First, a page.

Urethral Catheterization in Women
- Author: Gil Z Shlamovitz, MD, FACEP; Chief Editor: Edward David Kim, MD, FACS more...
Urethral catheterization is a routine medical procedure that facilitates direct drainage of the urinary bladder. It may be used for diagnostic purposes (to help determine the etiology of various genitourinary conditions) or therapeutically (to relieve urinary retention, instill medication, or provide irrigation). Catheters may be inserted as an in-and-out procedure for immediate drainage, left in with a self-retaining device for short-term drainage (as during surgery), or left indwelling for long-term drainage in patients with chronic urinary retention.
Patients of all ages may require urethral catheterization, but those who are elderly or chronically ill are more likely to require indwelling catheters, which carry their own independent risks. The basic principles underlying urethral catheterization are gender-neutral (see Urethral Catheterization in Men), but certain aspects of the procedure require particular attention in the female urethra.
The developed female urethra is a 4-cm tubular structure that begins at the bladder neck and terminates at the vaginal vestibule (see the image below). It is a richly vascular spongy cylinder and is designed to provide continence.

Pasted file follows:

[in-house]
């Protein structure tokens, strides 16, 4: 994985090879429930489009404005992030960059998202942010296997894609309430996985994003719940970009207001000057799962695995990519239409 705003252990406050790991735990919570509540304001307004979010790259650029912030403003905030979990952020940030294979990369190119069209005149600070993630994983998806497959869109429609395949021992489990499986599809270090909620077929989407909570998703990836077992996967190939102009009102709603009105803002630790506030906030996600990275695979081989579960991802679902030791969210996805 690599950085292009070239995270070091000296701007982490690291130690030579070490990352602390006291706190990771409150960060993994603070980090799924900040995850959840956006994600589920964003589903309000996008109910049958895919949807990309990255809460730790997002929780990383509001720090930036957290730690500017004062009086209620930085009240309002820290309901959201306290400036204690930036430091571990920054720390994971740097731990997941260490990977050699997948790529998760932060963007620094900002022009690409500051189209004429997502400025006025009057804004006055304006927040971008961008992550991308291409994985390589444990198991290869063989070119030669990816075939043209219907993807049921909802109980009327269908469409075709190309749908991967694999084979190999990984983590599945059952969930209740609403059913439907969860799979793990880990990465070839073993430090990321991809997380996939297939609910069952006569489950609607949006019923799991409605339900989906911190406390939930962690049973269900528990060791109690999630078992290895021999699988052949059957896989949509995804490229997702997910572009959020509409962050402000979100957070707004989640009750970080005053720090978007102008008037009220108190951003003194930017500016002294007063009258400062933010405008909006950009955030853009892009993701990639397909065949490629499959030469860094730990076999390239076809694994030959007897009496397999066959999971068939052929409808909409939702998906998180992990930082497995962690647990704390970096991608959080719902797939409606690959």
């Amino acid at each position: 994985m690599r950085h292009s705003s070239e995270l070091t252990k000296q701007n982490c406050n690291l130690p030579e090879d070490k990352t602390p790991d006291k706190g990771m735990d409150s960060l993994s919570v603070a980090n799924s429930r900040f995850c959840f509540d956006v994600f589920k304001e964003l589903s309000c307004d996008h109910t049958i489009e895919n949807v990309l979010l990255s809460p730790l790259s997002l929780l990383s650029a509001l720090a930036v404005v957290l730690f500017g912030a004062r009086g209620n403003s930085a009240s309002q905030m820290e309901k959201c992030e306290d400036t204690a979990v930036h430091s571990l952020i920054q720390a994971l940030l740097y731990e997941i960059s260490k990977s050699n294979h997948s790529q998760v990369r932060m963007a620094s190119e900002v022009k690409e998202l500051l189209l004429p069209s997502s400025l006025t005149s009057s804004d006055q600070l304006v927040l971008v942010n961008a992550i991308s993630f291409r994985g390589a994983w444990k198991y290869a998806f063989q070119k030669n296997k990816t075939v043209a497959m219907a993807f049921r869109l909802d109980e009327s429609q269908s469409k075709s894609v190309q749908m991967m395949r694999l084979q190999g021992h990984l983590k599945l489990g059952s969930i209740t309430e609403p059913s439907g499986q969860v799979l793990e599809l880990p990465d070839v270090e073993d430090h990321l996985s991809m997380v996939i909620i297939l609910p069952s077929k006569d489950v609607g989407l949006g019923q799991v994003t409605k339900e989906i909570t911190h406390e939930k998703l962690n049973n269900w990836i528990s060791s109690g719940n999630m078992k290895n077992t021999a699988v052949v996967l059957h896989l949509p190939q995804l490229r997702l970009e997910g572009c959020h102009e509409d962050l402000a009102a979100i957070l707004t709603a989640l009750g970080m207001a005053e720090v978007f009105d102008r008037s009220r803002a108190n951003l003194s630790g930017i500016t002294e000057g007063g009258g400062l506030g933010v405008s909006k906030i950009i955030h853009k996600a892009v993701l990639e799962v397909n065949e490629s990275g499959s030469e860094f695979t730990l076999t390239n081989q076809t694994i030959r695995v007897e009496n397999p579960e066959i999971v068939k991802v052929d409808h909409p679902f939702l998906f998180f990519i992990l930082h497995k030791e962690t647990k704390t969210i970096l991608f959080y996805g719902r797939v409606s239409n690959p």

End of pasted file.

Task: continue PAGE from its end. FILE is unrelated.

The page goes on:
The female urethra is suspended by the urethropelvic ligament with its 2 sides (the abdominal side being the endopelvic fascia and the vaginal side being the periurethral fascia). The female urethra pierces the pelvic diaphragm and the perineal membrane just posterior to the pubic symphysis. Distally, it exhibits more genital characteristics, becoming rich in glands and developing a squamous epithelium.
Diagnostic indications for urethral catheterization in women include the following:
Collection of an uncontaminated urine specimen
Monitoring of urine output
Imaging of the urinary tract
Therapeutic indications include the following:
Traumatic injury to the lower urinary tract (eg, urethral tearing) is a contraindication for urethral catheterization in women.
Suspected bladder injury is not a contraindication to placement of a urethral catheter. A urethral catheter allows drainage of urine from an injured urinary bladder and provides a route for contrast administration during cystoscopy. Extraperitoneal urinary bladder injuries are usually treated conservatively with an indwelling catheter, whereas intraperitoneal urinary bladder injuries usually call for operative repair.
A larger than standard catheter should be used when the indication for placement is continuous bladder irrigation for hematuria and clots. A 3-way catheter (with an additional port) is often used in conjunction with a large-volume reservoir to create a “Murphy drip” for continuous irrigation.
Prophylactic antibiotics are recommended for patients with a prosthetic heart valve or an artificial urethral sphincter.
Consider suprapubic catheterization if vaginal hygiene is impaired.
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